House and Senate negotiators on Beacon Hill filed a $4 billion state spending plan Wednesday night that would set aside hundreds of millions of dollars for various causes ranging from housing to healthcare to workforce training, in a broad effort to help Massachusetts recover from the economic impacts of the COVID-19 pandemic.
The bill, the outcome of months of public hearings and private negotiations, would draw roughly $1.5 billion from surplus money left over from the last fiscal year, along with roughly $2.5 billion from the federal stimulus legislation known as the American Rescue Plan Act, according to Senate Ways and Means chairman Michael Rodrigues. This would leave nearly another $2.5 billion in ARPA funds for the Legislature to deploy at a later date.
Lobbyists and other advocates were worried that the approval of this package would be put off until the new year after the House and Senate couldn’t reach a deal before wrapping up formal sessions for the year in mid-November. But late on Tuesday, an accord was announced, and now it appears that the legislation is quickly heading to Governor Charlie Baker’s desk for his signature.
With lawmakers only meeting in lightly attended informal sessions until January, unanimous consent is needed to advance the bill, but negotiators are confident that will happen. The House is due to pass the measure on Thursday, with the Senate expected to follow on Friday, sending it to Baker by the end of the week. Baker is expected to sign it.
The House and Senate had already agreed to spend $500 million to help replenish the state’s unemployment insurance fund — to reduce the costs to employers following the flood of pandemic-related layoffs in 2020 — and another $500 million in one-time payments to lower-paid essential workers during the pandemic. Both allocations remained in place in the final version.
The one-time bonuses could range between $500 and $2,000 in size for workers in a variety of industries deemed essential during the pandemic — such as those in healthcare, food production, or transportation — and could be available to households earning up to 300 percent of the federal poverty level, or nearly $80,000 for a family of four. State officials and an ad hoc advisory panel will need to determine details but the money must be distributed by March 31.
The biggest sector to benefit from this legislation is healthcare, with $400 million for mental and behavioral health, in part to help recruit more workers to that field, $250 million to help cash-strapped hospitals, and $200 million for local and regional public health efforts (including nearly $100 million for improving systems for data sharing). The bill also includes more than $500 million for housing, including money for new construction, apartments run by housing authorities, first-time homeownership, and the chronically homeless.
As is typical with most big spending bills, legislative leaders packed this one with a laundry list of allocations for pet projects — everything from $500,000 for a rail trail in Lawrence, to $400,000 for improved ferry service in Quincy, to $300,000 for construction of a museum in Worcester to honor cycling great Major Taylor, to $100,000 for tourism and marketing efforts in the Springfield area.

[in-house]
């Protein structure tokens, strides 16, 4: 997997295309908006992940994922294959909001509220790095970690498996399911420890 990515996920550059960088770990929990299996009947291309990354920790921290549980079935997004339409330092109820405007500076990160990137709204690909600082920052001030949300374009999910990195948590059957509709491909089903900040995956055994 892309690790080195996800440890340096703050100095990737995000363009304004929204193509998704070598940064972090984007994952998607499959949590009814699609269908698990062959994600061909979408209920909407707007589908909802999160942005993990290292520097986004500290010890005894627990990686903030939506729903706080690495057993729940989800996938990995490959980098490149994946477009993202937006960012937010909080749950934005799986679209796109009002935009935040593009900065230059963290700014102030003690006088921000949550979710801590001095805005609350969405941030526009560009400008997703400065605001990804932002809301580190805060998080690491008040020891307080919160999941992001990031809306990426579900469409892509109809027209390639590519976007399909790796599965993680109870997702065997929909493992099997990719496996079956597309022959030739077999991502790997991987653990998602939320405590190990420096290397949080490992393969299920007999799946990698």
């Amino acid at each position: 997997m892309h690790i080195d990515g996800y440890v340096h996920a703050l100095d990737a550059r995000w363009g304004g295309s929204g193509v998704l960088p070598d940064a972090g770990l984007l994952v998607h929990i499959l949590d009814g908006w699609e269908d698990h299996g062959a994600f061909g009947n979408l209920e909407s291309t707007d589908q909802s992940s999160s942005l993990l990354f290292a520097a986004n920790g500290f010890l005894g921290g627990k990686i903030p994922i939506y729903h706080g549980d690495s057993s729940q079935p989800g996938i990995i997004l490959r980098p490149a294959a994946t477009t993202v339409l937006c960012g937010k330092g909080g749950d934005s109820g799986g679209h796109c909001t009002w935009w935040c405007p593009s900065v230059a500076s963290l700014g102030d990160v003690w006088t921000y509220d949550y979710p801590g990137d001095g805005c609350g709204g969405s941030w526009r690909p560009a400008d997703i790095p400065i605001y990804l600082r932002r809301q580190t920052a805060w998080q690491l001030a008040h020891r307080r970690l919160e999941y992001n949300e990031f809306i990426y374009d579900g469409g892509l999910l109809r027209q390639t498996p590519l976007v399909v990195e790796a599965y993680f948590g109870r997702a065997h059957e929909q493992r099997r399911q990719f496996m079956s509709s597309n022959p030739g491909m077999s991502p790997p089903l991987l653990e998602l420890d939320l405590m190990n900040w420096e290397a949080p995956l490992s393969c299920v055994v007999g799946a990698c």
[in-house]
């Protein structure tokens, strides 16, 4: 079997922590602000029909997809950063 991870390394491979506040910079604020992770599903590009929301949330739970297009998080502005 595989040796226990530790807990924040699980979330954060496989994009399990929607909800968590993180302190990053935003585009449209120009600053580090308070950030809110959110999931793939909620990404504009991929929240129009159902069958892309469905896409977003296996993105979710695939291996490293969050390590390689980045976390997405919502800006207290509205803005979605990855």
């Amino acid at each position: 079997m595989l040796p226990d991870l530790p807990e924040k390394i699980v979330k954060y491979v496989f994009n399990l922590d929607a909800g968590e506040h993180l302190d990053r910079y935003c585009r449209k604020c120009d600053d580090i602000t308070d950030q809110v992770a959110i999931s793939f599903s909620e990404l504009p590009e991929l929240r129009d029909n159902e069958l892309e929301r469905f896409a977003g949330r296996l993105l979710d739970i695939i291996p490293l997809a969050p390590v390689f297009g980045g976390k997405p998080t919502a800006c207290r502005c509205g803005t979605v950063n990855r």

“They’re going to want to deliver that bacon, so to speak, back home,” Jon Hurst, president of the Retailers Association of Massachusetts, said of state lawmakers. “I think the earmarks probably helped get this over the goal line.”
Jim Rooney, chief executive of the Greater Boston Chamber of Commerce, said he was glad to see House and Senate leaders reach an accord. The legislation addresses three key priorities for the chamber: bolstering the unemployment fund, expanding workforce training, and opening up more slots at vocational-technical high schools for students. There is at least $100 million in the bill for voc-tech schools and similar high school programs, and a variety of workforce initiatives that include $100 million for career and technical training and apprenticeships, $15 million for cybersecurity training, and $7.5 million for training for “green jobs” such as installers of equipment that reduce pollution.
“Every industry I talk to speaks about workforce shortages and difficulties in hiring,” Rooney said. “We need to make sure we’re creating a pipeline of workers for what are very good-paying jobs, at the end of the day [particularly] in life sciences and labs.”
Rooney and other business lobbyists had pushed for more money to reduce the burden on businesses for unemployment insurance costs — seeking as much as $2 billion at one point. But it became a tough case to make because the Baker administration had not provided current information for how much the unemployment fund needs to be stabilized.
“I’m still sensing there’s a need for more,” Rooney said. “I hope in future rounds, either through ARPA or budget surplus money, that more money is applied to the unemployment trust fund, that it’s not left on the backs of employers, especially small businesses, when they’re trying to recover.”
Environmental groups, meanwhile, had pressed legislators to fund climate resiliency efforts and water and sewer work, along with requests to beef up state spending on parkland and conservation. The final tally on this front, among other things, included $100 million for water and sewer projects, $100 million for environmental infrastructure, and $90 million for port work primarily geared toward the offshore wind industry. There’s even $25 million to plant trees.
“This is a once-in-a-generation funding opportunity that can’t really be missed from a climate perspective and a public health perspective,” said Sam Anderson, director of legislative and government affairs at Mass Audubon.
Matt Stout and Larry Edelman of the Globe staff contributed to this report.